LEIGH  This was the magazine I created for the FPMC, which included contributions by well-known writers and academics who were reflecting on the issues of medicine and self-determination. The magazine is primarily composed of scholarship by and about black women, and features texts by Vanessa Agard-Jones, Naomi Jackson (who addressed the death of Esmin Green), Robin Coste Lewis, Aimee Meredith Cox, Sharifa Rhodes-Pitts and Alondra Nelson, who wrote about the painful legacy of Tuskegee. Nontsikelelo Mutiti completed the design. Rhodes-Pitt created “ladies pages” for the magazine. Coste Lewis submitted a poem that describes her discovery of a slave-owning ancestor; Agard-Jones included an excerpt from her paper on sand as a metaphor for the Caribbean and same-sex desire. I also contributed photos of the Muthi market in Durban, a market/apothecary/pharmacy that is as long and wide as a city block. In this market, as in many markets I have visited in African and diasporic communities, the idea of medicine is bigger than pharmacology for the body.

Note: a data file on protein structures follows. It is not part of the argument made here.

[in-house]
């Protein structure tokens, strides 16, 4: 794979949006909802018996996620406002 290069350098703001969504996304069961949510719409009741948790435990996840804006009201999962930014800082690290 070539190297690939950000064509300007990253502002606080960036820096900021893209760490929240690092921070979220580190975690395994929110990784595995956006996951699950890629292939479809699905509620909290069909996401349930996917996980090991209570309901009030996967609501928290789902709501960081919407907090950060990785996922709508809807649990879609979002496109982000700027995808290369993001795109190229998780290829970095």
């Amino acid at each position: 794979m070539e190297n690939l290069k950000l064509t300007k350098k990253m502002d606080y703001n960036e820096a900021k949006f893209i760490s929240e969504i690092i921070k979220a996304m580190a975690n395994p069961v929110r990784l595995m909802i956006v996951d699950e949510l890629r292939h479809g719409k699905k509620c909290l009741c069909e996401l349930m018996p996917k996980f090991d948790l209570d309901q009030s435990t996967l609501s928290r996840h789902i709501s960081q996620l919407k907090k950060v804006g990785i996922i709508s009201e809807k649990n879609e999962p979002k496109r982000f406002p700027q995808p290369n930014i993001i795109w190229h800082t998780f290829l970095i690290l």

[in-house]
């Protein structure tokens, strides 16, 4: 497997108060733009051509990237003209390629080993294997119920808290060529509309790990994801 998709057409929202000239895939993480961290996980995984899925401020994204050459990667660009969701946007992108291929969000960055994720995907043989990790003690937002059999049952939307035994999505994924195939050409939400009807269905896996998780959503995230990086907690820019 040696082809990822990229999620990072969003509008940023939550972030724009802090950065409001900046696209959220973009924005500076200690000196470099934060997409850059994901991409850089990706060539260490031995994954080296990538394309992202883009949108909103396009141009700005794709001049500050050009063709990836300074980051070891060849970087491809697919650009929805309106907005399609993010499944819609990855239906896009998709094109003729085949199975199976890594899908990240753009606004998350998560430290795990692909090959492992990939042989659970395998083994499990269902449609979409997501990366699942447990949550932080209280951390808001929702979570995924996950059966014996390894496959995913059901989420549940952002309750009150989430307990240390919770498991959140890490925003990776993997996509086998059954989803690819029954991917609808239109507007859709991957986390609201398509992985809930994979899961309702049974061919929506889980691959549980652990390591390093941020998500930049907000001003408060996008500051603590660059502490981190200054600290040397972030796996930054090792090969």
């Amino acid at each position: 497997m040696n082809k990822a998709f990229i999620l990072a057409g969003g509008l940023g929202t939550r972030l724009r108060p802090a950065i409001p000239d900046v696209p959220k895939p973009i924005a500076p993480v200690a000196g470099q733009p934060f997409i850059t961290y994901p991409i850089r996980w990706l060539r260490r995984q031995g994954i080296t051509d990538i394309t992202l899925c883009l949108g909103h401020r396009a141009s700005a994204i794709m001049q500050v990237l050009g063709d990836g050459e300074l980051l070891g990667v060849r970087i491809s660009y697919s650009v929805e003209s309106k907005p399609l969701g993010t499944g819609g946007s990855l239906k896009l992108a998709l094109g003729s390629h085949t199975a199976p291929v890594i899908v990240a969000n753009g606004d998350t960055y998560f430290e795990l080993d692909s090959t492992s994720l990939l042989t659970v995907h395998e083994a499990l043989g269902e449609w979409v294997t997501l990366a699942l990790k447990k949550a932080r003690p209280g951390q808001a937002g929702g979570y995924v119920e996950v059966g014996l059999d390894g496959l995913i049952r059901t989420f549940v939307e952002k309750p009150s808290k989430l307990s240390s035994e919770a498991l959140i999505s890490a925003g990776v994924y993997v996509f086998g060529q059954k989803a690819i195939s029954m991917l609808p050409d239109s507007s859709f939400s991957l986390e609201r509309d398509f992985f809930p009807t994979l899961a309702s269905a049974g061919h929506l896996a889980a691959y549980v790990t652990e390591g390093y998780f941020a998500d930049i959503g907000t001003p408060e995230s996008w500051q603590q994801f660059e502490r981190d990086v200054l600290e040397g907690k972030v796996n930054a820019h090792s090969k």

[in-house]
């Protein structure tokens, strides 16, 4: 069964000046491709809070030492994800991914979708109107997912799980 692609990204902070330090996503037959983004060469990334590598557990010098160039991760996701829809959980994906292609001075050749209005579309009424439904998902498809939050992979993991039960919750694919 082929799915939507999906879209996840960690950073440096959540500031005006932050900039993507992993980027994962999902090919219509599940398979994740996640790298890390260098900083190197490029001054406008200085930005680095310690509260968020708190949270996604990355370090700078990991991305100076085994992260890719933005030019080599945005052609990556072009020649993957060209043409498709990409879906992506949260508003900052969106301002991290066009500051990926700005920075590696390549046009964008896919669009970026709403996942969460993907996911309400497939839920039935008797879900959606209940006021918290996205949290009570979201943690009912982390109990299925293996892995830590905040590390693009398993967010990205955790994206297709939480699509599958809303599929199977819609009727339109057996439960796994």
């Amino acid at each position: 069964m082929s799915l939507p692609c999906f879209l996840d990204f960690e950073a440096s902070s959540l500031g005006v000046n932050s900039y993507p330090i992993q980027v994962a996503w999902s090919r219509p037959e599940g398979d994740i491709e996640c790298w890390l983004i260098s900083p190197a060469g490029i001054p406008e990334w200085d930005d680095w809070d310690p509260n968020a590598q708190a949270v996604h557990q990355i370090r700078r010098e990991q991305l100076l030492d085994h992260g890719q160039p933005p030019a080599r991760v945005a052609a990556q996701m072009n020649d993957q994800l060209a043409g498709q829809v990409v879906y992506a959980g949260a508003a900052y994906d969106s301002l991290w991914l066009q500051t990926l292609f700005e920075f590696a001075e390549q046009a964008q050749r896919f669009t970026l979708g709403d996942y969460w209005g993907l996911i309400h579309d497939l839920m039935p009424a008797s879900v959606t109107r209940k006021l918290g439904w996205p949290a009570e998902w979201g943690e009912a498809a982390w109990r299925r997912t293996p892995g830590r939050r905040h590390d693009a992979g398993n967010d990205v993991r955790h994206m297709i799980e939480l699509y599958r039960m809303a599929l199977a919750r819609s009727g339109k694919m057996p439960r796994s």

BRADLEY  It’s an eclectic mix of personal reflections and historical ephemera. In light of this, can you discuss how the FPMC links up with a black feminist imagination?

LEIGH  I keep coming back to these images of the tragic death of Green, dead on the floor in the waiting room of Kings County Hospital. She migrated to the United States from Jamaica 20 years prior, leaving her family, including her children, behind in order to send them monetary support from the States. By the time she arrived at the psychiatric ward, Green had been despondent and out of work for months. In one line the New York Times presented an apt description of the tragedy: “Waiting may have killed her.” It is images like these that pushed me to make work addressing the intersection of black women’s bodies and health care in this project. I am not a public health expert. I am an artist. But my personal opinion is that the number one killer of black women in the U.S. is obedience.